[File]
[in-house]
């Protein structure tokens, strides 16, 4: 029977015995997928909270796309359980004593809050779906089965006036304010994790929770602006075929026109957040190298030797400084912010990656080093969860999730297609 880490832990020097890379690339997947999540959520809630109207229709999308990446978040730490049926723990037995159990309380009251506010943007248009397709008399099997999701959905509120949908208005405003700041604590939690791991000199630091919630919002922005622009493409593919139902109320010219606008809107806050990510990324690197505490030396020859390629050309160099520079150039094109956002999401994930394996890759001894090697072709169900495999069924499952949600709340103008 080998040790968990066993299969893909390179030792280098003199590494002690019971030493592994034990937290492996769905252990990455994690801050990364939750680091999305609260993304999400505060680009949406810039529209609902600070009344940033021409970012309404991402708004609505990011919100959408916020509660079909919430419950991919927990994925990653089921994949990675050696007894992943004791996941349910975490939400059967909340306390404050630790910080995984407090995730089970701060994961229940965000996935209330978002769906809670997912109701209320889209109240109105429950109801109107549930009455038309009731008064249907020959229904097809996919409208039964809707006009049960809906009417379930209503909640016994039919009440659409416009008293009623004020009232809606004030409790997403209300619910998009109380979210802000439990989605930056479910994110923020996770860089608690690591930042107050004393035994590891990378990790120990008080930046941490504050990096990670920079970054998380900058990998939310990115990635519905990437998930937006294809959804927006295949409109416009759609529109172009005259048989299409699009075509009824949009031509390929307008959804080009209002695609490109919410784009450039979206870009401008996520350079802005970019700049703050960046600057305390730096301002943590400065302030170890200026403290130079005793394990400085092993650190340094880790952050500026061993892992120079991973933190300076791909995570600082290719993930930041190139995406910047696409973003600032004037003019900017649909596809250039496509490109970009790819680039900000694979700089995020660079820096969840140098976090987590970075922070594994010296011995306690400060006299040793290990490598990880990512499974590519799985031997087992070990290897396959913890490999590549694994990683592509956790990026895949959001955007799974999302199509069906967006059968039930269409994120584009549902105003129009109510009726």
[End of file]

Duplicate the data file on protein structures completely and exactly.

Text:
[in-house]
């Protein structure tokens, strides 16, 4: 029977015995997928909270796309359980004593809050779906089965006036304010994790929770602006075929026109957040190298030797400084912010990656080093969860999730297609 880490832990020097890379690339997947999540959520809630109207229709999308990446978040730490049926723990037995159990309380009251506010943007248009397709008399099997999701959905509120949908208005405003700041604590939690791991000199630091919630919002922005622009493409593919139902109320010219606008809107806050990510990324690197505490030396020859390629050309160099520079150039094109956002999401994930394996890759001894090697072709169900495999069924499952949600709340103008 080998040790968990066993299969893909390179030792280098003199590494002690019971030493592994034990937290492996769905252990990455994690801050990364939750680091999305609260993304999400505060680009949406810039529209609902600070009344940033021409970012309404991402708004609505990011919100959408916020509660079909919430419950991919927990994925990653089921994949990675050696007894992943004791996941349910975490939400059967909340306390404050630790910080995984407090995730089970701060994961229940965000996935209330978002769906809670997912109701209320889209109240109105429950109801109107549930009455038309009731008064249907020959229904097809996919409208039964809707006009049960809906009417379930209503909640016994039919009440659409416009008293009623004020009232809606004030409790997403209300619910998009109380979210802000439990989605930056479910994110923020996770860089608690690591930042107050004393035994590891990378990790120990008080930046941490504050990096990670920079970054998380900058990998939310990115990635519905990437998930937006294809959804927006295949409109416009759609529109172009005259048989299409699009075509009824949009031509390929307008959804080009209002695609490109919410784009450039979206870009401008996520350079802005970019700049703050960046600057305390730096301002943590400065302030170890200026403290130079005793394990400085092993650190340094880790952050500026061993892992120079991973933190300076791909995570600082290719993930930041190139995406910047696409973003600032004037003019900017649909596809250039496509490109970009790819680039900000694979700089995020660079820096969840140098976090987590970075922070594994010296011995306690400060006299040793290990490598990880990512499974590519799985031997087992070990290897396959913890490999590549694994990683592509956790990026895949959001955007799974999302199509069906967006059968039930269409994120584009549902105003129009109510009726």